And overall, I always try to be kind and honest and a good, loyal friend. I have kept many close female friends for more than 20 years that are still my best friends to this day and that is a source of pride as well. 


Meagan: What endearing term did your mom call you growing up?

Gigi: Ma cherie (“darling” in French)


BIO: (stats…or a concise list of accomplishments/pride points)

Gigi Stone Woods is an award-winning, national TV on-air host, anchor, correspondent, and producer from ABC News, CBS News, NBC News, and Bloomberg TV. She creates, writes, and produces her own programming. Stone Woods has interviewed countless Fortune 500 CEOs, politicians, and celebrities. She has covered presidential elections, the financial crisis, and major global and national breaking news stories, as well as red carpet events including the Academy Awards and New York Fashion Week.

Stone Woods works as a freelance TV news anchor for national news programs on NBC News and MSNBC and appears as a business expert on various networks. She is the on-air host and co-producer of Hiring America, a nationally syndicated career advice TV show.

Stone Woods has worked as an anchor for ABC News and as a daily correspondent for Good Morning America, Nightline, and World News. At CBS News, Stone Woods anchored CBS Moneywatch, and CBSN and appeared as a correspondent on CBS This Morning.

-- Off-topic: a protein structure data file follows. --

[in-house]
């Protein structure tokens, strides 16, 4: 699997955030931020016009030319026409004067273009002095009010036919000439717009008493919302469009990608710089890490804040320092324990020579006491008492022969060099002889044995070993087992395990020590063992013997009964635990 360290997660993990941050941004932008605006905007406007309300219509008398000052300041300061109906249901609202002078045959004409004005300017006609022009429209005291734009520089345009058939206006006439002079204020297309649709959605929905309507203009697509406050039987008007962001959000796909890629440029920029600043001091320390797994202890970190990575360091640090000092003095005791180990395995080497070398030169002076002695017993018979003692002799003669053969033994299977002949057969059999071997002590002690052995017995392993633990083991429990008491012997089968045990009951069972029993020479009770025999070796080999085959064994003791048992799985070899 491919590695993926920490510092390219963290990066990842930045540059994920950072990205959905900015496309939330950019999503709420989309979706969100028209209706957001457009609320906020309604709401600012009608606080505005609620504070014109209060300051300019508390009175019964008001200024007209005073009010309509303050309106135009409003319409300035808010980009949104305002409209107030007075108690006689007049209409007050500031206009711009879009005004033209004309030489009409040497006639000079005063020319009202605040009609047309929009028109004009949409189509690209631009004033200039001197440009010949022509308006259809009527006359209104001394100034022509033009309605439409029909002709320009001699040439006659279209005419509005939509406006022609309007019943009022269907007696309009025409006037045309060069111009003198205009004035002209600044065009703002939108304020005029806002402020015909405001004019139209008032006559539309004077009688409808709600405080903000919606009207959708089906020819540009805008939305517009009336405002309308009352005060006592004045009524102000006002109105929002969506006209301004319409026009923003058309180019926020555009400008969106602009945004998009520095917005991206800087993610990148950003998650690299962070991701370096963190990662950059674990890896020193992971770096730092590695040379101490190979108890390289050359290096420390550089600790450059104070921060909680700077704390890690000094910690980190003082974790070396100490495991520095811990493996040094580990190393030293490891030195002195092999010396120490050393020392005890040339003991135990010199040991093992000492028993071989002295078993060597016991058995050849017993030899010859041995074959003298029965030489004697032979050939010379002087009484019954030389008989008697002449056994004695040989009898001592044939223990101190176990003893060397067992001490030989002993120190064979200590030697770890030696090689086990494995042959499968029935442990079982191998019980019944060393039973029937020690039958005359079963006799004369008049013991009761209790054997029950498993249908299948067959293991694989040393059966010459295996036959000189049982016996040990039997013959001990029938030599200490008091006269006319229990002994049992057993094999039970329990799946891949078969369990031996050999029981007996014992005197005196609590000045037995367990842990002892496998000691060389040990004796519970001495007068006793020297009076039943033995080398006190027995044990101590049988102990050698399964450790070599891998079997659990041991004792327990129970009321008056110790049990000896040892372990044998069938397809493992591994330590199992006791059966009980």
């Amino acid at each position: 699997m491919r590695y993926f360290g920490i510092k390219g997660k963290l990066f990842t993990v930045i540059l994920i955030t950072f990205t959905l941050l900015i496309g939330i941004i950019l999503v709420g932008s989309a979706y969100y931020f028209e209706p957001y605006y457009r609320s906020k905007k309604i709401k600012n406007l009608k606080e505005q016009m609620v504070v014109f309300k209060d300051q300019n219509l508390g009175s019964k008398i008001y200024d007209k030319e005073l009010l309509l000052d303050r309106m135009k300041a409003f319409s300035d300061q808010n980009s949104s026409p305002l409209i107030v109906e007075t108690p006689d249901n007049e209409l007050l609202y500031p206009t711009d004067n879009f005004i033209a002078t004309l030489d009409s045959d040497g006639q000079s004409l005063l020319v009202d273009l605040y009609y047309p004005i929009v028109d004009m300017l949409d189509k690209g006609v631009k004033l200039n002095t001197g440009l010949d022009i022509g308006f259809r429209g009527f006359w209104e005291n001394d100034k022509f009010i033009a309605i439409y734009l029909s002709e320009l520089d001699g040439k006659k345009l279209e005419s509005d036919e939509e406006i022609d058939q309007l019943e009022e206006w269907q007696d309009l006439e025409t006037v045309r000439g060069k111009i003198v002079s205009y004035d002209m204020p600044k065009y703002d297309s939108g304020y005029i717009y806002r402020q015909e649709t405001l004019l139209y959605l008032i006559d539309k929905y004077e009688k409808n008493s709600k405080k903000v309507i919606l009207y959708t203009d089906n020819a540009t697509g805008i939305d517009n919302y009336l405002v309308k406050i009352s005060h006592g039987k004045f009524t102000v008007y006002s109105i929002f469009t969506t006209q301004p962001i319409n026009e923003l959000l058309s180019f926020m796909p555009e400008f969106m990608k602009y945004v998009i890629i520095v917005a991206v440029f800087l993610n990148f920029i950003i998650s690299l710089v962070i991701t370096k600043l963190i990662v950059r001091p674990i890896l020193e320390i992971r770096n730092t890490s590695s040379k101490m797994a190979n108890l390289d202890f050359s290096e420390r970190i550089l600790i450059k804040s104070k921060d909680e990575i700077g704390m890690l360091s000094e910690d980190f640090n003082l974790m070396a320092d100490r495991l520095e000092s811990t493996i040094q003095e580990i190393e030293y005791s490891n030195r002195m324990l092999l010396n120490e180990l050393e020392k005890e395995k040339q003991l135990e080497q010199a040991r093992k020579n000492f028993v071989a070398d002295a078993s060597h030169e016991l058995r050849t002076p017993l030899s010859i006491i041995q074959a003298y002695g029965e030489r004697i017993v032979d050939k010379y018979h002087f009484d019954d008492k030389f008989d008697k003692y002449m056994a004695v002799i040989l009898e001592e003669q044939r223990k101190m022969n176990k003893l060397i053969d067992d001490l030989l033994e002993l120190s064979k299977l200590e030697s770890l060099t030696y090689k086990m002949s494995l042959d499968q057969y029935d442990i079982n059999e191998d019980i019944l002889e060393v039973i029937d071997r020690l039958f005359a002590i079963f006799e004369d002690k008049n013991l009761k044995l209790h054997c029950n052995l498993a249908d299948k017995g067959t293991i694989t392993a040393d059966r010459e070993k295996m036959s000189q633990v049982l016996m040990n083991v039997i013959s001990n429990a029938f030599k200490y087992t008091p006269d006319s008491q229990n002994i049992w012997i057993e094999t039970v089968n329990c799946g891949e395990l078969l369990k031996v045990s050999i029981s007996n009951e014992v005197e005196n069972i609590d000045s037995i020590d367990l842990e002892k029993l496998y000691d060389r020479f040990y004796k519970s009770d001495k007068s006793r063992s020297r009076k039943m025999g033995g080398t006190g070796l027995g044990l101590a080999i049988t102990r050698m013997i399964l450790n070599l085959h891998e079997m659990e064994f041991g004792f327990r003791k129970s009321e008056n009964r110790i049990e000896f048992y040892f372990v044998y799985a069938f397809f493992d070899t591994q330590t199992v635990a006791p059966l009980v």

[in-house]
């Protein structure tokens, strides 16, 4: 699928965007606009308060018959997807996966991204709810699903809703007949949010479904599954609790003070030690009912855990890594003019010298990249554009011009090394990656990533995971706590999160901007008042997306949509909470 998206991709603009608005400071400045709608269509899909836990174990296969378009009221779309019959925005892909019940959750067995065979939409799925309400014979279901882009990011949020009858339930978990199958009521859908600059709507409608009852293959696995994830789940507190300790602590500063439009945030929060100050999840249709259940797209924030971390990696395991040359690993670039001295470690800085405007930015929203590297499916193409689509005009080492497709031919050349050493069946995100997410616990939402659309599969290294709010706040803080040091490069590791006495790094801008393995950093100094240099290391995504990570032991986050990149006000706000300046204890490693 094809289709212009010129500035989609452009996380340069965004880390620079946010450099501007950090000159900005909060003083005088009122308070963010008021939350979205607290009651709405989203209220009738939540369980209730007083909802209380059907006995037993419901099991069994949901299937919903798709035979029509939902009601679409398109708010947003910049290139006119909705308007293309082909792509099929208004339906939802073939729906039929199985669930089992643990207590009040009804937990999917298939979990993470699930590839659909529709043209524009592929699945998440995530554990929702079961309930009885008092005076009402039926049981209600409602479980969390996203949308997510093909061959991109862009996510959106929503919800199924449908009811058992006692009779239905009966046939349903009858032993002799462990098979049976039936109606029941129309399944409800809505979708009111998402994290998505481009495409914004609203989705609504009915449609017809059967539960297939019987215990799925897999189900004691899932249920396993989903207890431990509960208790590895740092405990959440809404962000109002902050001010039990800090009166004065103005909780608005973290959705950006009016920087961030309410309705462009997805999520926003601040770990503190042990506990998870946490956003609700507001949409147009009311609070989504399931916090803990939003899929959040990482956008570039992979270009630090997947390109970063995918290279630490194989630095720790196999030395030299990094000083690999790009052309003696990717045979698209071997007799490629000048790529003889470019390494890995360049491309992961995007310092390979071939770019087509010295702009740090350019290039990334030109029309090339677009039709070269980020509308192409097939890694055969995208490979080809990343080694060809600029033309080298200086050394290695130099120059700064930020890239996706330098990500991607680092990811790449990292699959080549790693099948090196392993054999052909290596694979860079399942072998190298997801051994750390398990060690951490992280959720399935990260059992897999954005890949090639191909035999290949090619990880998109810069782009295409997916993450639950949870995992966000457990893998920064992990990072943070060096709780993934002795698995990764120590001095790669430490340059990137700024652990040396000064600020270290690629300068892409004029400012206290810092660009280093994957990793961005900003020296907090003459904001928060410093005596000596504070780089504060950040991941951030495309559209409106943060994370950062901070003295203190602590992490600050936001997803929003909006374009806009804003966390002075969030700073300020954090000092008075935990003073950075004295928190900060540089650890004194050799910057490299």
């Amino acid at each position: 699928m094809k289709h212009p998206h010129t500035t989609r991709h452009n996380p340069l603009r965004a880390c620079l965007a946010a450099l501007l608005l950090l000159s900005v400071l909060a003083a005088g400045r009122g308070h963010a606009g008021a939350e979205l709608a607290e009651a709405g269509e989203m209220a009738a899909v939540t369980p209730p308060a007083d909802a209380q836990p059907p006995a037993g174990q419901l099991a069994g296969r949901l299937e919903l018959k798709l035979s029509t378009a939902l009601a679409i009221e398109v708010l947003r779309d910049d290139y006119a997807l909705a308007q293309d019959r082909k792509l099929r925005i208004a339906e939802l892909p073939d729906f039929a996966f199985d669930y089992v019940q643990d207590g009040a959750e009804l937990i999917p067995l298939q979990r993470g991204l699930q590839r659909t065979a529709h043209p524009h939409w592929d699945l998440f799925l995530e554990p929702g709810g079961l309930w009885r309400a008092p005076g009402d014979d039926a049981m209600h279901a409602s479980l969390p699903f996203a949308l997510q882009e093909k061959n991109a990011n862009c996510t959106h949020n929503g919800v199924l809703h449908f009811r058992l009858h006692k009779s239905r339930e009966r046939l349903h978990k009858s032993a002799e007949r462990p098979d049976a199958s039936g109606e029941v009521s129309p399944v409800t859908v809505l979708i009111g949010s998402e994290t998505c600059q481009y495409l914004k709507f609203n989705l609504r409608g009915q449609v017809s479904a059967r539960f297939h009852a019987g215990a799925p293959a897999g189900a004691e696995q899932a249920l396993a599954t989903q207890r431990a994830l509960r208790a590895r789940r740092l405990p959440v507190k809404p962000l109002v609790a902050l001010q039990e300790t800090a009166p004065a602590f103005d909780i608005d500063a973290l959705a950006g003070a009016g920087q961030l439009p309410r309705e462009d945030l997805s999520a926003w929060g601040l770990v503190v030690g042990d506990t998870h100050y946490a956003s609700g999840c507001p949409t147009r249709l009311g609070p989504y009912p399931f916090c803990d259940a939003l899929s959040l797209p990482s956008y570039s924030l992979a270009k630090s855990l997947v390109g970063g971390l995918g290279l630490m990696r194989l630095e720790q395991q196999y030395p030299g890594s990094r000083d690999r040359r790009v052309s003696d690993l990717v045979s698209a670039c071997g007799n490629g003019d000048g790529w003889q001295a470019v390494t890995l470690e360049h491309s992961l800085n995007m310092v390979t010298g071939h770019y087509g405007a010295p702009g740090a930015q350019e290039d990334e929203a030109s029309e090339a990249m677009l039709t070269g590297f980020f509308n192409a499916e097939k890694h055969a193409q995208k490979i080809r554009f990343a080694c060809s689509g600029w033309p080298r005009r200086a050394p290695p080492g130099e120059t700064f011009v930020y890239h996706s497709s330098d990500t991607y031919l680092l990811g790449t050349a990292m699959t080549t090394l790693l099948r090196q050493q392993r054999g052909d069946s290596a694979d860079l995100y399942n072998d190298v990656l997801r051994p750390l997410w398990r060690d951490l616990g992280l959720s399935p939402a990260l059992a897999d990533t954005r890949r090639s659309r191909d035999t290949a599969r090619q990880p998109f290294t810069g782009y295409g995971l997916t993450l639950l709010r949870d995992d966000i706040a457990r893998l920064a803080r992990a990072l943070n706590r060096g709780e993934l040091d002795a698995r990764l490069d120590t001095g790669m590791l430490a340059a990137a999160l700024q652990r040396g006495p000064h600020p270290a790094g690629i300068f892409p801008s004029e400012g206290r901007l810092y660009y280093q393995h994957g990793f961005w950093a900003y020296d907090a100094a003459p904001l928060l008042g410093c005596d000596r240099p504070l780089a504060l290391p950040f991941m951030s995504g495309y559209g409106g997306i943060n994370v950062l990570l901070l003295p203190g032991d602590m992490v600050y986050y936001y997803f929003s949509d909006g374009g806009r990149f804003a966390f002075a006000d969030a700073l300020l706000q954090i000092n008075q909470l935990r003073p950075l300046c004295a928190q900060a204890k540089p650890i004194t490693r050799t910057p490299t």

At Bloomberg Television, Stone Woods co-hosted Bloomberg Enterprise, a program profiling the CEOs of fast-growing companies. She also created, produced and hosted the Inspiring Women In Business interview series on Bloomberg TV.

Gigi Stone Woods works as an on-air media trainer, TV consultant, conference moderator, media message writer, and press advisor through her company, Stone Woods Media. She teaches executives and corporate spokespersons how to best communicate their message and connect with an audience. She helps them prepare for public speaking engagements and media interviews, while creating and delivering a compelling story that resonates across various media platforms.

She received her master's degree in journalism from Columbia University.

Stone Woods is on the board of directors of education non-profit The Opportunity Network and is on the corporate advisory boards for various media companies.